I can't see how bad it is from that image but that cover is a fantastic concept IMO. It immediately grabs your attention and it also tells a complete story.

Bill Peppas's picture

I guess for the most part he's talking about the bad subject isolation ( masking ), look at the fur just above the right ( as we look at the picture ) leg.

Good concept, but the lighter and joint are sharper than the mouse and the lighter should be in shadow... Smoke around the masthead is well done. Here's a hi rez version.https://timedotcom.files.wordpress.com/2015/05/final-pot-cover.jpg?quali...

Jason Ranalli's picture

Agreed, it's crap. I mean fine, do something tongue-in-cheek if you're going to do a geeky virtual reality cover but make it GOOD.

If a publication like this doesn't value good photography/compositing/etc then you have to ask who does.

Eric Reichbaum's picture

Lee, you should reach out to the photographer (Gregg Segal) and ask him to give his 2 cents. There's a lot of variables we don't know about like the AD's input. Maybe this was the exact look they were going for.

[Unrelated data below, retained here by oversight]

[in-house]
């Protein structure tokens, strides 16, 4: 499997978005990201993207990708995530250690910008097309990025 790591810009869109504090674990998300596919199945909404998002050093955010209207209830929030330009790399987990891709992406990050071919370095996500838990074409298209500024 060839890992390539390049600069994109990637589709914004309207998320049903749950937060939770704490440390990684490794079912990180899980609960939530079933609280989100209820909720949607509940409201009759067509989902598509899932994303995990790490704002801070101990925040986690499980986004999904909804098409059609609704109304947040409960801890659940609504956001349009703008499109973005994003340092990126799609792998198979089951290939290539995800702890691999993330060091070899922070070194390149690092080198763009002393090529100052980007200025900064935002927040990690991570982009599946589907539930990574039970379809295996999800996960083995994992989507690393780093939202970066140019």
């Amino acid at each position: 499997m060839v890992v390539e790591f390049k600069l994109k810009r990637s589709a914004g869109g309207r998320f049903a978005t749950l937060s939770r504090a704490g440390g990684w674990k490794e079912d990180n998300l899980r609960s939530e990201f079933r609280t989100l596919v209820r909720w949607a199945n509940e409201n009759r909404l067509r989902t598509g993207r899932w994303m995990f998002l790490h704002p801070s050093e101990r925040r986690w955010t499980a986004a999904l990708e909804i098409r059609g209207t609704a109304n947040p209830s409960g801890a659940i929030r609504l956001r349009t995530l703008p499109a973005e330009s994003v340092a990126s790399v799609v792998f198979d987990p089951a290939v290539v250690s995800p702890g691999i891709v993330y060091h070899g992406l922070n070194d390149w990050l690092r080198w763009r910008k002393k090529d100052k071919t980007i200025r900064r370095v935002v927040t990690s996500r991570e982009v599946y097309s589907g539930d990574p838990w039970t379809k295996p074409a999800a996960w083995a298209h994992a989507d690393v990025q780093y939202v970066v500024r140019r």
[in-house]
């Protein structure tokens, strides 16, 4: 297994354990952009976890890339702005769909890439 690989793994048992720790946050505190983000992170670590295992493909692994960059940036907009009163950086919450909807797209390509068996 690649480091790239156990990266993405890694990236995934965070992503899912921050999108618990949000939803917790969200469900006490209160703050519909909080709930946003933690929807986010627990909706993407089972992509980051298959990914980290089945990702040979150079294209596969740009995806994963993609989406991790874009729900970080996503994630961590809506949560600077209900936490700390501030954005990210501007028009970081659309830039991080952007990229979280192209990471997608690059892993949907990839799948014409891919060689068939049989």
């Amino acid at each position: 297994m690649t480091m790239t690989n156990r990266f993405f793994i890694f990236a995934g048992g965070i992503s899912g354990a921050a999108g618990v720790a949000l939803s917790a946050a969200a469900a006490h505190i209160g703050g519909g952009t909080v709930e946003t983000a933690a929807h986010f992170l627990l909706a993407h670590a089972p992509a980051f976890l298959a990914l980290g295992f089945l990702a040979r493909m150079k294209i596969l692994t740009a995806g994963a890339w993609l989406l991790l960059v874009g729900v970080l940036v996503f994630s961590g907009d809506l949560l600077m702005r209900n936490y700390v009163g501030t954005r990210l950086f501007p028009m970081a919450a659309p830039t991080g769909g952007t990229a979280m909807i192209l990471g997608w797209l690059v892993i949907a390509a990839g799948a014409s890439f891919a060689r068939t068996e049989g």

Jon Sharman's picture

I totally agree Eric, I really think this was probably exactly the exaggerated 'fake' reality look they were going for.

I have no problem criticizing a huge publication but I try to stay away from criticizing individual photographers. That's why I didn't mention his name in the article. If he responds publicly I would be happy to post it but the internet is already giving this image such a hard time, I would hate to make his life even more difficult.

Jerry, you are my favorite commenter on Fstoppers. Your comments are always beautifully written and I have no clue what you are talking about. I look forward to your response.